From the ages of 11 to 14 I was physically beaten by several adults.
Sometimes repeatedly by the same person. This was as a direct result of a regime in schools called state sponsored corporal punishment.
The attackers used canes, rulers, tennis shoes, euphemistically called the “slipper”, and even wooden blackboard erasers thrown at one’s head.
Years later, in a different world, a listener to my radio show said he’d witnessed the demolition of Corby’s boys school and had noticed a skip full of discarded documents standing on the road.
A book on the top of the pile caught his attention and he’d asked if he could keep it: “Just take it – it’s only rubbish” was the response.
This was the school punishment book – a record of corporal chastisement meted out for a given period listing date, name of scholar, form or class, nature of offence, the penalty, and the signature of the teacher who administered the punishment.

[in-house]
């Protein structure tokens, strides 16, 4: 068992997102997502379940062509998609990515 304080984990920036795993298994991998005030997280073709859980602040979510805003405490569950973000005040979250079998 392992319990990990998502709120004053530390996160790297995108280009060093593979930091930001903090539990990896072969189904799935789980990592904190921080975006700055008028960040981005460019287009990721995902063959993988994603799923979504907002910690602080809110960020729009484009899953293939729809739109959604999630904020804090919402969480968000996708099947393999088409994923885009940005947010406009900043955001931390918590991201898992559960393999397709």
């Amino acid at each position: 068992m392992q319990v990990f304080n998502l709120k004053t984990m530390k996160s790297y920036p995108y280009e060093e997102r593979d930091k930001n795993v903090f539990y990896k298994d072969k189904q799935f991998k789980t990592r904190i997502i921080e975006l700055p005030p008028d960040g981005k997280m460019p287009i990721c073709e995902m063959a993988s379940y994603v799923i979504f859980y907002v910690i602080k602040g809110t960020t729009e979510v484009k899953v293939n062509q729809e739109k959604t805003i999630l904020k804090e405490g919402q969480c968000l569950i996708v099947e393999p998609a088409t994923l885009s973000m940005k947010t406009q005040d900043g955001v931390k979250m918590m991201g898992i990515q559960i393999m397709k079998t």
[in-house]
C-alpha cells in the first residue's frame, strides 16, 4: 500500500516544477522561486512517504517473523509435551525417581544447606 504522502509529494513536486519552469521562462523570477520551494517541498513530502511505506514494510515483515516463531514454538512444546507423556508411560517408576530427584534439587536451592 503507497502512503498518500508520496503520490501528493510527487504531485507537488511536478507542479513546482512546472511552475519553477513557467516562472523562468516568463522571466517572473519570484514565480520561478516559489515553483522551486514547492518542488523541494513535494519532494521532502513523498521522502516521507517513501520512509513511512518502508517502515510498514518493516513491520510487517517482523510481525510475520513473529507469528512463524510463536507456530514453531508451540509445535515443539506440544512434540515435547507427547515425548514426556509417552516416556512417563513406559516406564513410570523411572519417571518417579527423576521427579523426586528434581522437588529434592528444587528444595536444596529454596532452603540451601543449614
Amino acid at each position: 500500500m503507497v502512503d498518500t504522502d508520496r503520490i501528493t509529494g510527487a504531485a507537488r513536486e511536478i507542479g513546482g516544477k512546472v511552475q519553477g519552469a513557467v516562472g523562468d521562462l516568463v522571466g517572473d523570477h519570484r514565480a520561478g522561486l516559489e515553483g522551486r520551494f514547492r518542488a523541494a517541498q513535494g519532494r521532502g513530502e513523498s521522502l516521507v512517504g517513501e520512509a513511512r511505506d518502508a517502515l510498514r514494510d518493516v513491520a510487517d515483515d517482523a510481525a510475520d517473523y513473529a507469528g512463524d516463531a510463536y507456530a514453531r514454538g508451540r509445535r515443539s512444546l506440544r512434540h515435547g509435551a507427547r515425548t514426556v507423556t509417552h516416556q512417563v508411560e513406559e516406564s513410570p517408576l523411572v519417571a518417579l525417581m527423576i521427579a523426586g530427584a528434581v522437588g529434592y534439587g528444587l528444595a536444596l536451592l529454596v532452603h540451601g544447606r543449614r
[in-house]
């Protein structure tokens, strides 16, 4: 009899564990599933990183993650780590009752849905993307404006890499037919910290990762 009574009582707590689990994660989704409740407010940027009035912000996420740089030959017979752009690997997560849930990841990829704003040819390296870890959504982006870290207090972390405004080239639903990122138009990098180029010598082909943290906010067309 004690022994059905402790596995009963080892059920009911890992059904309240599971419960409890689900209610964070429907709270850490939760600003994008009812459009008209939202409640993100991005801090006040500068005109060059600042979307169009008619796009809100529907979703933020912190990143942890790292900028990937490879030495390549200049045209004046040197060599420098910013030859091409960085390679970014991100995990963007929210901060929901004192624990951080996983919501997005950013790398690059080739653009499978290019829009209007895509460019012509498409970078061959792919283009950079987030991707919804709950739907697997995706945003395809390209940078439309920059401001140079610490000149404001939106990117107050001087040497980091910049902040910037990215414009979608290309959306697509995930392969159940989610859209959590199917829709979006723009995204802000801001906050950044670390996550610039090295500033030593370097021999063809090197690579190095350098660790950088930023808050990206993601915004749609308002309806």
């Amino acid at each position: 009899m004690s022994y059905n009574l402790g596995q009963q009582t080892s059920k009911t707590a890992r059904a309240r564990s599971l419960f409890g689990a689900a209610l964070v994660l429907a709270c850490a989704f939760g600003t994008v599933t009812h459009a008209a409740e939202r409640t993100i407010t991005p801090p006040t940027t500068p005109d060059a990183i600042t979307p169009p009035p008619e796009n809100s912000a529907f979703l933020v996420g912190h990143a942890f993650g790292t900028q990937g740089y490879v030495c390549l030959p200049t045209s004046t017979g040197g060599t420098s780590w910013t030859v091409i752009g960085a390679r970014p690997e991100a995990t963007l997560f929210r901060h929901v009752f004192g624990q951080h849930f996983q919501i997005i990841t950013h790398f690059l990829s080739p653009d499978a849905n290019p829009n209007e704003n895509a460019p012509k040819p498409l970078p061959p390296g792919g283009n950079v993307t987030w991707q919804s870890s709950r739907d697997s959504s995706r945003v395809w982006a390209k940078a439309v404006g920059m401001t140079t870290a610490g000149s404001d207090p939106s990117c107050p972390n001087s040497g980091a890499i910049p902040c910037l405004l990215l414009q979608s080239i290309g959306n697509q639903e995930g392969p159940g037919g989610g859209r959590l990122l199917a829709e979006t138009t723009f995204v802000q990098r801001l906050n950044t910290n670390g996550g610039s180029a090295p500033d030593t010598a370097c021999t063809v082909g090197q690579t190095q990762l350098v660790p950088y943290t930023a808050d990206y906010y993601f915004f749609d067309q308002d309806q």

On January 29, 1971, a boy from form 12 had caused a disturbance during a lesson, for which he was given two strokes of the cane.
He was given an additional two strokes for not having the nessesary books required for the lesson.
The entries range from 1968 to 1978, yet it was in 1966, at the age of 11, that I had my first experience of exactly what it was like to feel the pain of the cane.
I remember being late for a class, running along a corridor in my new school uniform complete with a new satchel full of new books.
Then I heard a blood-curdling voice shouting from behind.
I stopped in my tracks, turned, and there in the distance stood a man wielding a stick telling me to “come here boy”.
Ten years later, on June 21, 1976, a boy was given one stroke of the cane on his buttocks for exactly the same “offence”.
Today the state and society protects children from such abuse.